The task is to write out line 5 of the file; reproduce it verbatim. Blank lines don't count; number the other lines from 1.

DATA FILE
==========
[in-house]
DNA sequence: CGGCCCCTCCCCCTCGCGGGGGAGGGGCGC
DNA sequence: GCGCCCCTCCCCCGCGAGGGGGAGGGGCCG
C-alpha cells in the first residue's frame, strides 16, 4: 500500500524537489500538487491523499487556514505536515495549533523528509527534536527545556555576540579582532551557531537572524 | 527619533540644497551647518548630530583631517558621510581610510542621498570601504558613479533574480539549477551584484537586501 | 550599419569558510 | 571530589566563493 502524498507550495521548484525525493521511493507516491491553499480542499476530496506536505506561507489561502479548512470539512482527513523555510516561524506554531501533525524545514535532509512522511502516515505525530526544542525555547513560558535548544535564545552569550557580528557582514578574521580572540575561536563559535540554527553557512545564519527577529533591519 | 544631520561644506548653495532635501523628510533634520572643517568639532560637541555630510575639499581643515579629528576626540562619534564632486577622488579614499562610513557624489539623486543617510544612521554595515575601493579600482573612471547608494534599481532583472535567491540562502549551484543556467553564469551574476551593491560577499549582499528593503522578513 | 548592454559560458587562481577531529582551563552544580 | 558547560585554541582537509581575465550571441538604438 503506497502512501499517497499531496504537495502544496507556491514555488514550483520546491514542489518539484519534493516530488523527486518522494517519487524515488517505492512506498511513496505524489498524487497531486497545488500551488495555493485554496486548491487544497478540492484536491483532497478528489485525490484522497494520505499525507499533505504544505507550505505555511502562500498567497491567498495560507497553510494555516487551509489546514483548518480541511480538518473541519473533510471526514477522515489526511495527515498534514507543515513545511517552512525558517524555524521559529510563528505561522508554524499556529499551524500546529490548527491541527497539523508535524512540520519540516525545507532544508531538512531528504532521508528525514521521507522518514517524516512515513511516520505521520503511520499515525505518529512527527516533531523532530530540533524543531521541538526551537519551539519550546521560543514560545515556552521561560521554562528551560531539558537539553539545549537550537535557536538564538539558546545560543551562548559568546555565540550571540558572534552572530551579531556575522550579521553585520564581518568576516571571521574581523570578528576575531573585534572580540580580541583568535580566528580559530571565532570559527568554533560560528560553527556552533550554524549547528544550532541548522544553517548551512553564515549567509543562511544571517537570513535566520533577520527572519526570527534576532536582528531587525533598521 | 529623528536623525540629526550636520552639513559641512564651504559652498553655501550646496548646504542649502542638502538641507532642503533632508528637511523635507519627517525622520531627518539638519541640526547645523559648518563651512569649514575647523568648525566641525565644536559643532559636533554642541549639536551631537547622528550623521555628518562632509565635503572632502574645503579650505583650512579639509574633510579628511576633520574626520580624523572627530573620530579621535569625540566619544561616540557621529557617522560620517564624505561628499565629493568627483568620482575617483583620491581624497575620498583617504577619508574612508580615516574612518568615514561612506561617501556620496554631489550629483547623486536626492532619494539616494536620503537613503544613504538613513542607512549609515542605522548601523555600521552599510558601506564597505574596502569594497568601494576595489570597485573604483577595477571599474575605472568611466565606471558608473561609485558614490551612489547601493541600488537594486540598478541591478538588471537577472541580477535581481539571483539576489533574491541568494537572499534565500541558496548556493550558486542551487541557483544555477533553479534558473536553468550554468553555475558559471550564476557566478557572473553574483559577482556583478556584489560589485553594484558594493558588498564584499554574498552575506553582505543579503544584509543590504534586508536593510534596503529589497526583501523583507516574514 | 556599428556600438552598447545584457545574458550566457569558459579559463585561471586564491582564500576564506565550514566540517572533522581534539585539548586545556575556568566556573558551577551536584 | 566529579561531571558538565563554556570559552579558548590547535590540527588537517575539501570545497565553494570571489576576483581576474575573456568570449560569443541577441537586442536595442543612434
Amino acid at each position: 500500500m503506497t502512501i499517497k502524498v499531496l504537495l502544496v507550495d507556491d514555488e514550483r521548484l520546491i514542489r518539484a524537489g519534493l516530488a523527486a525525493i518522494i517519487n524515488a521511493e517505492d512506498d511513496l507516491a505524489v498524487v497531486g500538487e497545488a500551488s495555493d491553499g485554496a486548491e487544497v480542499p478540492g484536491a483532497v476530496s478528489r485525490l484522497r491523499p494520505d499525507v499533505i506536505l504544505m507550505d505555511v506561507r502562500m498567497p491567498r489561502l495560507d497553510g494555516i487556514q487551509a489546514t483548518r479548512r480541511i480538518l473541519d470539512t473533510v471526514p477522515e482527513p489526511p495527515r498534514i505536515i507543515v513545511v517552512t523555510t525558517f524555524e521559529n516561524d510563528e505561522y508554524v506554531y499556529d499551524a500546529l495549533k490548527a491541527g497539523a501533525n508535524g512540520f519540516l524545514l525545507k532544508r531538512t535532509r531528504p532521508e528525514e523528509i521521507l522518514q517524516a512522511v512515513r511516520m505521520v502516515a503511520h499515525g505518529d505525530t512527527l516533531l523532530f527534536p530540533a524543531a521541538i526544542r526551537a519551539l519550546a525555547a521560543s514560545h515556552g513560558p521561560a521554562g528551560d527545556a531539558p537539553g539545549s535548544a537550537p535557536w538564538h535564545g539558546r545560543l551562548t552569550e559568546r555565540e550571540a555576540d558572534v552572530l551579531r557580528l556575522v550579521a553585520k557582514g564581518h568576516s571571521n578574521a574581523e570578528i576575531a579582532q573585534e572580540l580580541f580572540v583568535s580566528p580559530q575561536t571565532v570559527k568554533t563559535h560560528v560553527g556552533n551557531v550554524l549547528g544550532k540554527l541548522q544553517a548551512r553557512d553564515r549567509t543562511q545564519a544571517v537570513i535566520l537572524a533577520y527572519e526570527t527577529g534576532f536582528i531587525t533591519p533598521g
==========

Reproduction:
Amino acid at each position: 500500500m503506497t502512501i499517497k502524498v499531496l504537495l502544496v507550495d507556491d514555488e514550483r521548484l520546491i514542489r518539484a524537489g519534493l516530488a523527486a525525493i518522494i517519487n524515488a521511493e517505492d512506498d511513496l507516491a505524489v498524487v497531486g500538487e497545488a500551488s495555493d491553499g485554496a486548491e487544497v480542499p478540492g484536491a483532497v476530496s478528489r485525490l484522497r491523499p494520505d499525507v499533505i506536505l504544505m507550505d505555511v506561507r502562500m498567497p491567498r489561502l495560507d497553510g494555516i487556514q487551509a489546514t483548518r479548512r480541511i480538518l473541519d470539512t473533510v471526514p477522515e482527513p489526511p495527515r498534514i505536515i507543515v513545511v517552512t523555510t525558517f524555524e521559529n516561524d510563528e505561522y508554524v506554531y499556529d499551524a500546529l495549533k490548527a491541527g497539523a501533525n508535524g512540520f519540516l524545514l525545507k532544508r531538512t535532509r531528504p532521508e528525514e523528509i521521507l522518514q517524516a512522511v512515513r511516520m505521520v502516515a503511520h499515525g505518529d505525530t512527527l516533531l523532530f527534536p530540533a524543531a521541538i526544542r526551537a519551539l519550546a525555547a521560543s514560545h515556552g513560558p521561560a521554562g528551560d527545556a531539558p537539553g539545549s535548544a537550537p535557536w538564538h535564545g539558546r545560543l551562548t552569550e559568546r555565540e550571540a555576540d558572534v552572530l551579531r557580528l556575522v550579521a553585520k557582514g564581518h568576516s571571521n578574521a574581523e570578528i576575531a579582532q573585534e572580540l580580541f580572540v583568535s580566528p580559530q575561536t571565532v570559527k568554533t563559535h560560528v560553527g556552533n551557531v550554524l549547528g544550532k540554527l541548522q544553517a548551512r553557512d553564515r549567509t543562511q545564519a544571517v537570513i535566520l537572524a533577520y527572519e526570527t527577529g534576532f536582528i531587525t533591519p533598521g